Structure and function of bacterial "cytomotive" filaments

Project Details

Until the early 1990s, cytoskeletal proteins were believed to be the hallmarks of eukaryotic cells. However, in the last three decades, the discovery of bacterial homologs of eukaryotic actin (e.g. MreB), tubulin (FtsZ), and intermediate filament (IF) (e.g. crescentin) proteins have dramatically changed our perception. Recent studies have revealed that the catalogue of bacterial cytoskeletal proteins is potentially much longer than previously thought. Bioinformatic analyses of published genomic data have shown that there are at least 35 distinct families of bacterial actins. Similarly, additional homologs of tubulin and IF have been also discovered. Growing evidence suggests that bacteria also harbour additional cytoskeletal filament systems with no eukaryotic homologs such as the Walker A Cytoskeletal ATPases (WACAs), bactofilins, and metabolic enzyme CTP Synthase filaments.

In the ‘absence’ of motor proteins (e.g. kinesins and dyneins), these filamentous systems perform bacterial cell division, generate force, control cell shape, partition DNA and organise intracellular space. One of the key emerging differences between the bacterial and the eukaryotic cytoskeletal systems is that each of the bacterial filaments seem to perform one dedicated function while eukaryotic ones, by virtue of their interaction with a repertoire of adapters and regulatory proteins, perform numerous tasks. How and when this transition happened in evolution is still unclear. We need to investigate many more bacterial filament systems and their interactome to decipher how prokaryotic cytoskeleton was customised for multifunctionality during the evolution of complex eukaryotic cells.

Diverse functions of cytoskeletal elements in bacteria

Fig. 1: Diverse functions of cytoskeletal elements in bacteria. Bacterial tubulin homologs: FtsZ performs cytokinesis (a), TubZ executes plasmid segregation (b). Intermediate filament-like coiled-coil proteins (e.g., Crescentin and Bactofilins) regulate cell shape (c). Bacterial actin homologs: ParM executes plasmid segregation (d), MreB maintains cell shape (e) and MamK organises magnetosome chains (f).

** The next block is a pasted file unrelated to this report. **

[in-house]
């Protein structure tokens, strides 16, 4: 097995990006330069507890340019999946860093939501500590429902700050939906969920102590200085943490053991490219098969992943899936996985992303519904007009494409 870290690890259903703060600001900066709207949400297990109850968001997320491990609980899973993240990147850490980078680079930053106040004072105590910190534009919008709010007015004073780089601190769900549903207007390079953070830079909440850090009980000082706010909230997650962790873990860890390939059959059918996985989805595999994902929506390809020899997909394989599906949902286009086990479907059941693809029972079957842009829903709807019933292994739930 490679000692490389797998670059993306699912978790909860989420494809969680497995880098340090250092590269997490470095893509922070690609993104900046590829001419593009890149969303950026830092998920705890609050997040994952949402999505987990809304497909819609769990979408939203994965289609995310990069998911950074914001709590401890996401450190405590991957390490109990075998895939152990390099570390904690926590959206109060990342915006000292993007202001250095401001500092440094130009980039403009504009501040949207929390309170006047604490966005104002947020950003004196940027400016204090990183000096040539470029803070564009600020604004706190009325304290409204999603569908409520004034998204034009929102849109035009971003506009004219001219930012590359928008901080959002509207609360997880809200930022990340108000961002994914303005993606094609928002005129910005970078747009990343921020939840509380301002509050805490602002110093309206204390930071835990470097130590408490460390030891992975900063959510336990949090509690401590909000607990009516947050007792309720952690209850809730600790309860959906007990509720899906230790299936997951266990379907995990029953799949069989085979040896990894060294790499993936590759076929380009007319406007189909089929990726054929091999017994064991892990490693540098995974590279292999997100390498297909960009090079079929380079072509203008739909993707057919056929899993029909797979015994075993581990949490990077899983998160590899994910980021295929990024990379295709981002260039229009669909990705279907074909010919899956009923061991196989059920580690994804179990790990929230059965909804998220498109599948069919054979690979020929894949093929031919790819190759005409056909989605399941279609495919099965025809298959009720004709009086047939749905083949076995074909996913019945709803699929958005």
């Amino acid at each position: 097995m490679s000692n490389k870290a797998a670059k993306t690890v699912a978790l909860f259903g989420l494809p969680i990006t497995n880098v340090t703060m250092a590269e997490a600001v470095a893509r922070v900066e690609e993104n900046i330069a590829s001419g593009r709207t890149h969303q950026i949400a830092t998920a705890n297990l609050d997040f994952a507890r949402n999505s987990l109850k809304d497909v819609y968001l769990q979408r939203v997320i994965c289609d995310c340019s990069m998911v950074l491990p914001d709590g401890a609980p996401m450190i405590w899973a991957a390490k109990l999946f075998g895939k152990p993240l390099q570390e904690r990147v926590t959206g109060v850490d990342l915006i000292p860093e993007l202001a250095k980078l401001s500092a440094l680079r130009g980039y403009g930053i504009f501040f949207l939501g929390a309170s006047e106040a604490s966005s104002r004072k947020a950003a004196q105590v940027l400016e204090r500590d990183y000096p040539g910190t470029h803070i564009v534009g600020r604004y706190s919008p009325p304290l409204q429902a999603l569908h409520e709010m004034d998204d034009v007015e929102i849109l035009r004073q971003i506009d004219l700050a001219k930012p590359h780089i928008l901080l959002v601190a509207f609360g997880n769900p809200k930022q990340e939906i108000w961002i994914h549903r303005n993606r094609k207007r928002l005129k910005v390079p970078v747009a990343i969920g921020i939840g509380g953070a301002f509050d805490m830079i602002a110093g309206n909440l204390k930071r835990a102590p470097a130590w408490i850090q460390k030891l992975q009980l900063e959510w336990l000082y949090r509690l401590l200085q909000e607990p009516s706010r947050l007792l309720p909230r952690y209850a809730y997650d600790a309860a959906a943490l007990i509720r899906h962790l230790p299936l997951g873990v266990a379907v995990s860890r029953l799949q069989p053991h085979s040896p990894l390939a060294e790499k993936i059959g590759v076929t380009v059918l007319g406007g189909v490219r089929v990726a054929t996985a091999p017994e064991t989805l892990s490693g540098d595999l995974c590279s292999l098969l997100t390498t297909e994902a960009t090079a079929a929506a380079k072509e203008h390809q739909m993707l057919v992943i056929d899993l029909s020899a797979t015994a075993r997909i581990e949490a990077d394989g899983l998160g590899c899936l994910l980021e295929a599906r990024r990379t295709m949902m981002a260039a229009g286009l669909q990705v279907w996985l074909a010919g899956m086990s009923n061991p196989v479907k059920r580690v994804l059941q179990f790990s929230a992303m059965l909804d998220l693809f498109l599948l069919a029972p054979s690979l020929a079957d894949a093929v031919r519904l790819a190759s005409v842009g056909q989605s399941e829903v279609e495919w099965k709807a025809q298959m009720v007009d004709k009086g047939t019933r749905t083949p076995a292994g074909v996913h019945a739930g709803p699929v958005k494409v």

Our recent work shows that the bacterial Min proteins (MinC and MinD) negatively regulate the FtsZ-ring (hence divisome) assembly by forming a new class of alternating copolymeric cytoskeletal filaments. These filaments are unique and unrelated to any of the conventional cytoskeletal elements, i.e. actin, tubulin or intermediate filaments and are remotely "related" to eukaryotic septins.

Fig. 2: MinCD co-crystal structure suggests MinCD together form a new class of alternating copolymeric cytomotive filament

We used hybrid methods including, X-ray crystallography, cryo-EM, super-resolution imaging and biochemical reconstitution to demonstrate that the MinCD filaments are essential for proper cell division and confirmed their existence in vivo.  We also put forward a mechanistic model for how MinCD filaments might regulate FtsZ-ring assembly in cells.

Research Opportunities

This research project is available to Honours students to join as part of their thesis.
Please contact the Research Group Leader to discuss your options.

Research Group

Debnath Ghosal laboratory

Faculty Research Themes

Infection and Immunology

School Research Themes

Cellular Imaging & Structural Biology, Molecular Mechanisms of Disease

Key Contact

For further information about this research, please contact the research group leader.

Department / Centre

Biochemistry and Pharmacology

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